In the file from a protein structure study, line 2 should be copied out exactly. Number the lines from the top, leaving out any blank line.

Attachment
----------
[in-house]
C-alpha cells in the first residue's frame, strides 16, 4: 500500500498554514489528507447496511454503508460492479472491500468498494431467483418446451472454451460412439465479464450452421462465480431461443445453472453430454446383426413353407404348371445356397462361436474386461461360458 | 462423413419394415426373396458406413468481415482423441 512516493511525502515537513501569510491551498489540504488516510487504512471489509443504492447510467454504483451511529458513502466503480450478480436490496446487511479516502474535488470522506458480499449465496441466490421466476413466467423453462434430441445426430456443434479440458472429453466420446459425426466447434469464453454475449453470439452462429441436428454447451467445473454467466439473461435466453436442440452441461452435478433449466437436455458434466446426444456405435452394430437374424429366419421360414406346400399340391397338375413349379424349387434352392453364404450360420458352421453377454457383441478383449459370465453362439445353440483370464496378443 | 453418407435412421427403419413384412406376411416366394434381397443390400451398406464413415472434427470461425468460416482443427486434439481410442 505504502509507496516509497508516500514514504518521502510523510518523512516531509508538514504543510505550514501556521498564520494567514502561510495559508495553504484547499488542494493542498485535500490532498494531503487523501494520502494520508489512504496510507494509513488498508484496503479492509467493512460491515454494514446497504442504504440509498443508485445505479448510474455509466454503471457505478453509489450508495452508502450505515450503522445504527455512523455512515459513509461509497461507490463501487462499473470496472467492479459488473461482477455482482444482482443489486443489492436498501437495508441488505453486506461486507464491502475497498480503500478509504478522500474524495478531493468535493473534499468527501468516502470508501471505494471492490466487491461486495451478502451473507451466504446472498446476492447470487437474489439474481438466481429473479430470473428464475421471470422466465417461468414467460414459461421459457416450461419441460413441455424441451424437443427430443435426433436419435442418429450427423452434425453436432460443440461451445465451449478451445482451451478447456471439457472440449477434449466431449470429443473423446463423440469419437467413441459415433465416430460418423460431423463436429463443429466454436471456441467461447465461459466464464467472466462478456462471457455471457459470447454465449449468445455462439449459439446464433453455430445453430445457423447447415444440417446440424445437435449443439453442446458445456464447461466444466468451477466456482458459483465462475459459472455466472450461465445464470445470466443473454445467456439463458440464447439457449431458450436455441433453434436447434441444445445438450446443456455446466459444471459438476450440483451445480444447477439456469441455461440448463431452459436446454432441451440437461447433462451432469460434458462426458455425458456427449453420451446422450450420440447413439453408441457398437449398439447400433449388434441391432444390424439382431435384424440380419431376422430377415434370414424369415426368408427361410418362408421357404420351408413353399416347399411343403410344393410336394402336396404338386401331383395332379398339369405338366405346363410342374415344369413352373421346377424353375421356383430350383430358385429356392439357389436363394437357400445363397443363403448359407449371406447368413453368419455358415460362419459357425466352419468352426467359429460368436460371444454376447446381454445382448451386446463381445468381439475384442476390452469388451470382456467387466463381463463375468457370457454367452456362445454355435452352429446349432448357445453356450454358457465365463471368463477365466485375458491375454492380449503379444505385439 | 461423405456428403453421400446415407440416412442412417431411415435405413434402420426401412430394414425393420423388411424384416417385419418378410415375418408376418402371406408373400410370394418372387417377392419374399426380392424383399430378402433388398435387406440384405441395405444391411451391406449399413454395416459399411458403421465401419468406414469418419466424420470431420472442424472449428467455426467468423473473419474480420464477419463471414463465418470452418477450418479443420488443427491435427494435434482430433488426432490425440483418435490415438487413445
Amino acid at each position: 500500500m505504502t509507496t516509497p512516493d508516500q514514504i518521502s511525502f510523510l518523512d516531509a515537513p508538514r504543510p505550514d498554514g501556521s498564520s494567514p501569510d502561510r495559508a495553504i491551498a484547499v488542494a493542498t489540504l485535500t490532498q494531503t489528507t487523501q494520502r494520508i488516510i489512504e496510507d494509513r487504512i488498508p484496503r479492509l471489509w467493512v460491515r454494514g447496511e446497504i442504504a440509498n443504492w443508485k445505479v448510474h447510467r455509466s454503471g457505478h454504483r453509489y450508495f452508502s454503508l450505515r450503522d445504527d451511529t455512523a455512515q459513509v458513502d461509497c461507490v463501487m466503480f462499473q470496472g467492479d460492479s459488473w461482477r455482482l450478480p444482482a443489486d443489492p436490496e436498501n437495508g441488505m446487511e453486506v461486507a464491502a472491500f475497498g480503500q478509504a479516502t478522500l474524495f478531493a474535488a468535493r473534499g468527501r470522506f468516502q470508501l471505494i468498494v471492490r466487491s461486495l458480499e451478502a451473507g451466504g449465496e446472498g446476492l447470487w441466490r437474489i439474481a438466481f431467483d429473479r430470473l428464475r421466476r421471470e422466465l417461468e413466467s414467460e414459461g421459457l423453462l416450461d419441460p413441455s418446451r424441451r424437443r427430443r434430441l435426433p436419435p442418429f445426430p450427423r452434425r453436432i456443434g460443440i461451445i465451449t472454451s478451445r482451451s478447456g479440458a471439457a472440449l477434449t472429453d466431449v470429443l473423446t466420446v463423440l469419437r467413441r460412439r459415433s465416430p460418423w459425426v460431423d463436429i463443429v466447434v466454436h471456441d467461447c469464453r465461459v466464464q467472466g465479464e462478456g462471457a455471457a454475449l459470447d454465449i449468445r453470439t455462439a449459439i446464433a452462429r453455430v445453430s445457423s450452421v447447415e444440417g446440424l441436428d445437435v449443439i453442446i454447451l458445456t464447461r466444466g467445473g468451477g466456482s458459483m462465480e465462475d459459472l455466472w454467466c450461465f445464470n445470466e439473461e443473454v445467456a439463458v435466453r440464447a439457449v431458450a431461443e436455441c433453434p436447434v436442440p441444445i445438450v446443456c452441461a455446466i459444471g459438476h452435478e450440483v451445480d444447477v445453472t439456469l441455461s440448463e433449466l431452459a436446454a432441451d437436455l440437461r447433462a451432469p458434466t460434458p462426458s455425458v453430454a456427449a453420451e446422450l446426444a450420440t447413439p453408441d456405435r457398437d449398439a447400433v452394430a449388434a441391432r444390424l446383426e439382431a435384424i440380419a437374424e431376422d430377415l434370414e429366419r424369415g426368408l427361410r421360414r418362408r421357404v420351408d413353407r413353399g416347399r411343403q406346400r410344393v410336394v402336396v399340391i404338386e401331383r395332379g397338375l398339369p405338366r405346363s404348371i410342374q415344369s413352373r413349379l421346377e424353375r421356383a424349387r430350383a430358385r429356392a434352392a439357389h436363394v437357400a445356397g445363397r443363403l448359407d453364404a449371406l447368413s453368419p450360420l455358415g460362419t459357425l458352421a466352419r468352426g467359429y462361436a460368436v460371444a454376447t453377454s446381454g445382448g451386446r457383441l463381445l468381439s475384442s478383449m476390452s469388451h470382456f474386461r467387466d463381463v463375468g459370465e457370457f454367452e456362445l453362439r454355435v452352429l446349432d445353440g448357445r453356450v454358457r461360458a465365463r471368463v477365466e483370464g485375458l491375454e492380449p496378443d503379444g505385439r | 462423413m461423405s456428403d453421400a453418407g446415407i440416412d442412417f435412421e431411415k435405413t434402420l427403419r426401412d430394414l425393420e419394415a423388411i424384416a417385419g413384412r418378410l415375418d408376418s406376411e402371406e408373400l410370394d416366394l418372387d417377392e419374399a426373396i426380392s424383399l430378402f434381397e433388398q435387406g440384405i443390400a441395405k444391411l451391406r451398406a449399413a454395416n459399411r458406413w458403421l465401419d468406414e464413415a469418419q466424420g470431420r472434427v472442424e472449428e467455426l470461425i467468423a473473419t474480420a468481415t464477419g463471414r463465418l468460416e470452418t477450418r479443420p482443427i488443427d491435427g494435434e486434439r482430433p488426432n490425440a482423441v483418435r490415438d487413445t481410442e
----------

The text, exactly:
C-alpha cells in the first residue's frame, strides 16, 4: 500500500498554514489528507447496511454503508460492479472491500468498494431467483418446451472454451460412439465479464450452421462465480431461443445453472453430454446383426413353407404348371445356397462361436474386461461360458 | 462423413419394415426373396458406413468481415482423441 512516493511525502515537513501569510491551498489540504488516510487504512471489509443504492447510467454504483451511529458513502466503480450478480436490496446487511479516502474535488470522506458480499449465496441466490421466476413466467423453462434430441445426430456443434479440458472429453466420446459425426466447434469464453454475449453470439452462429441436428454447451467445473454467466439473461435466453436442440452441461452435478433449466437436455458434466446426444456405435452394430437374424429366419421360414406346400399340391397338375413349379424349387434352392453364404450360420458352421453377454457383441478383449459370465453362439445353440483370464496378443 | 453418407435412421427403419413384412406376411416366394434381397443390400451398406464413415472434427470461425468460416482443427486434439481410442 505504502509507496516509497508516500514514504518521502510523510518523512516531509508538514504543510505550514501556521498564520494567514502561510495559508495553504484547499488542494493542498485535500490532498494531503487523501494520502494520508489512504496510507494509513488498508484496503479492509467493512460491515454494514446497504442504504440509498443508485445505479448510474455509466454503471457505478453509489450508495452508502450505515450503522445504527455512523455512515459513509461509497461507490463501487462499473470496472467492479459488473461482477455482482444482482443489486443489492436498501437495508441488505453486506461486507464491502475497498480503500478509504478522500474524495478531493468535493473534499468527501468516502470508501471505494471492490466487491461486495451478502451473507451466504446472498446476492447470487437474489439474481438466481429473479430470473428464475421471470422466465417461468414467460414459461421459457416450461419441460413441455424441451424437443427430443435426433436419435442418429450427423452434425453436432460443440461451445465451449478451445482451451478447456471439457472440449477434449466431449470429443473423446463423440469419437467413441459415433465416430460418423460431423463436429463443429466454436471456441467461447465461459466464464467472466462478456462471457455471457459470447454465449449468445455462439449459439446464433453455430445453430445457423447447415444440417446440424445437435449443439453442446458445456464447461466444466468451477466456482458459483465462475459459472455466472450461465445464470445470466443473454445467456439463458440464447439457449431458450436455441433453434436447434441444445445438450446443456455446466459444471459438476450440483451445480444447477439456469441455461440448463431452459436446454432441451440437461447433462451432469460434458462426458455425458456427449453420451446422450450420440447413439453408441457398437449398439447400433449388434441391432444390424439382431435384424440380419431376422430377415434370414424369415426368408427361410418362408421357404420351408413353399416347399411343403410344393410336394402336396404338386401331383395332379398339369405338366405346363410342374415344369413352373421346377424353375421356383430350383430358385429356392439357389436363394437357400445363397443363403448359407449371406447368413453368419455358415460362419459357425466352419468352426467359429460368436460371444454376447446381454445382448451386446463381445468381439475384442476390452469388451470382456467387466463381463463375468457370457454367452456362445454355435452352429446349432448357445453356450454358457465365463471368463477365466485375458491375454492380449503379444505385439 | 461423405456428403453421400446415407440416412442412417431411415435405413434402420426401412430394414425393420423388411424384416417385419418378410415375418408376418402371406408373400410370394418372387417377392419374399426380392424383399430378402433388398435387406440384405441395405444391411451391406449399413454395416459399411458403421465401419468406414469418419466424420470431420472442424472449428467455426467468423473473419474480420464477419463471414463465418470452418477450418479443420488443427491435427494435434482430433488426432490425440483418435490415438487413445